Young and Restless

Legislators to Boise Young Professionals: keep your day jobs


Members of Boise Young Professionals thinking about running for political office anytime soon didn't exactly hear a recruitment speech April 3. In fact, a handful of young lawmakers suggested their peers keep their day jobs.

"It would probably be impossible for many of you to take three months off from your job, every single year, as well as all of the meetings and things we have in the interim," freshman Boise Democratic Rep. Holli High Woodings told BYP members, gathered in a conference room at the Boise Metro Chamber of Commerce.

Woodings was flanked by fellow freshman lawmaker Boise Democrat Rep. Mat Erpelding, as well as Boise Sen. Branden Durst (a newcomer to the Senate but previous House member) and four-term Nampa Republican Rep. Brent Crane, making up a quartet of the Idaho Legislature's youngest lawmakers.

Woodings said it's a common misconception that Idaho's lawmakers are well paid. In fact, it's just the opposite, according to Durst.

"We really need to start getting a more representative citizens' legislature," Woodings said. "I think we do that by recognizing the barriers that prevent entry to the Legislature and start to erode some of those barriers."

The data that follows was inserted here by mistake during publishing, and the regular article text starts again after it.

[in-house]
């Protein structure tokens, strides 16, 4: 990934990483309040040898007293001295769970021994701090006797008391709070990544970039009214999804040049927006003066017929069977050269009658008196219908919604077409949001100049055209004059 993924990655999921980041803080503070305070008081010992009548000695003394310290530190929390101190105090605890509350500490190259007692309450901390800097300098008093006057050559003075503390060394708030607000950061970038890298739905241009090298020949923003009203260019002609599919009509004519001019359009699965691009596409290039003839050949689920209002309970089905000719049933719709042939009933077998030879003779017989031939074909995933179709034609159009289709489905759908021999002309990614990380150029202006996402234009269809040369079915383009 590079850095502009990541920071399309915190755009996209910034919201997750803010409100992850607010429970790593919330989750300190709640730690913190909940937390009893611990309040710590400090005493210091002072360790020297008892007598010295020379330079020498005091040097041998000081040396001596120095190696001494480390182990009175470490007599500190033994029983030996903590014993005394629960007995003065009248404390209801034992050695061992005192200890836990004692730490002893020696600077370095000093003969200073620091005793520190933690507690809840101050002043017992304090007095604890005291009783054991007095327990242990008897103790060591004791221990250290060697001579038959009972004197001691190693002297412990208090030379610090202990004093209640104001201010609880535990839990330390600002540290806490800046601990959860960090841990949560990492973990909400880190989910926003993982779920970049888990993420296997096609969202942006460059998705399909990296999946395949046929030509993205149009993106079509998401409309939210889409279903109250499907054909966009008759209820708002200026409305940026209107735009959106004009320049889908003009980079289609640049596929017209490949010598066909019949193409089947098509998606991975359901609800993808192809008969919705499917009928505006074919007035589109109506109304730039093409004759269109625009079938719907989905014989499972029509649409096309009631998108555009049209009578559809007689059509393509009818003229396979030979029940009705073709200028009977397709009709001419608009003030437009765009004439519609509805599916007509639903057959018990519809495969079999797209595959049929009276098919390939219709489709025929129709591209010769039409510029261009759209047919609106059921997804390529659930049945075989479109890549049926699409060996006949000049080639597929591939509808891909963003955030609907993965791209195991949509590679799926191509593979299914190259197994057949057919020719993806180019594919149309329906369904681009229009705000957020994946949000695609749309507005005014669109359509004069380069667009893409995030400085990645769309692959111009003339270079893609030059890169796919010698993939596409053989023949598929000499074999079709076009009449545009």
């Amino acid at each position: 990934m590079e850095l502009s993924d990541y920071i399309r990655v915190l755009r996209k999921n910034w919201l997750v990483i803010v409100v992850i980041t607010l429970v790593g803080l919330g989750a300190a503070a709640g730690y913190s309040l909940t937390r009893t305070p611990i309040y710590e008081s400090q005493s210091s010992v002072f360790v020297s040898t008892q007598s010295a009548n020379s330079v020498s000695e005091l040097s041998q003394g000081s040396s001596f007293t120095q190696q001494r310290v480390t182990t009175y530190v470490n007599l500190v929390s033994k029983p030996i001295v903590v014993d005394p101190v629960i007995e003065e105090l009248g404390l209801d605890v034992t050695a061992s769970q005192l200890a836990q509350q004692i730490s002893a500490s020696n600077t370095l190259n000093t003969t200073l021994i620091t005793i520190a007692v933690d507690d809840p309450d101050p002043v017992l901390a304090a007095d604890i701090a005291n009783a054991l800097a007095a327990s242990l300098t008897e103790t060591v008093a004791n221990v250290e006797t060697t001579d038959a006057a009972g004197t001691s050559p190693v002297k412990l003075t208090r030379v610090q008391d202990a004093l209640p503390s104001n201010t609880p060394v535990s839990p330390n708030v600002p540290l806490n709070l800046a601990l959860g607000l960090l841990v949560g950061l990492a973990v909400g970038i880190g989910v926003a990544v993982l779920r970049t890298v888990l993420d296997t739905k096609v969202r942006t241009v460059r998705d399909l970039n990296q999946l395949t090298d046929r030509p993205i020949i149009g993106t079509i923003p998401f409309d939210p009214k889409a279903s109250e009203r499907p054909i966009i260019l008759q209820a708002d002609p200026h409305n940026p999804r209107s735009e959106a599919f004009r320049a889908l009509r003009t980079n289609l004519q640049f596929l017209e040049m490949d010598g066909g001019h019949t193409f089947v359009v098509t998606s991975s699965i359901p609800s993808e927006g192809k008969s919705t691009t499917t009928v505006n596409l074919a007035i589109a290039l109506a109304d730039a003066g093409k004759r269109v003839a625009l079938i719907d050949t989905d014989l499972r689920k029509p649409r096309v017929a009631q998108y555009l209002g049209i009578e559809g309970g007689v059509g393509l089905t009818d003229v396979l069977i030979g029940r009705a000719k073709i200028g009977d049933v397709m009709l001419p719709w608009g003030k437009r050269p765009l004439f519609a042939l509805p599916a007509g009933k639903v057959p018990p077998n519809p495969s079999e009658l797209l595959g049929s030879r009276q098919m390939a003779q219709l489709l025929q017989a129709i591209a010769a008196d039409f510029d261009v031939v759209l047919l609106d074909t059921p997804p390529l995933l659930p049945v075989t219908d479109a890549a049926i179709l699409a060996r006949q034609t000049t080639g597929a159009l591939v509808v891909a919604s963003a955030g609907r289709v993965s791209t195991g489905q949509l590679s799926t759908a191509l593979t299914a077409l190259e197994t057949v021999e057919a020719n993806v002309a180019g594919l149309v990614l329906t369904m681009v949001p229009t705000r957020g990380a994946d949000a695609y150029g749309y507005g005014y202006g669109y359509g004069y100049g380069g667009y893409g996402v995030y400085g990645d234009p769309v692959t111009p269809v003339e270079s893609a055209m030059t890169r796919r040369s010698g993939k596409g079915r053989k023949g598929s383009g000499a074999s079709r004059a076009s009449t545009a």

All four acknowledged their self-employment, which includes Erpelding's job as a mountain guide, Durst's consulting firm, Woodings' public relations company and Crane's alarm business.

"What I've observed is those who are under 40 during the last two terms are gone," said Crane. "There's just no way they can balance family and work and politics."

As a result, according to panelists, policy tends to be set by an aging Legislature.

"We get paid $16,000. It may sound like a lot," said Durst, "But when you try to go apply for a job, and you tell your future employer, 'Oh yeah, I'm going to be gone for the first quarter of the calendar year, they say, 'You're not going to be an employee here.'"

Crane suggested the young professionals prepare themselves for public service early.

"If it's something you want to get involved in, you have to have a plan," said Crane. "I knew what I wanted to do and structured my business and schooling around that."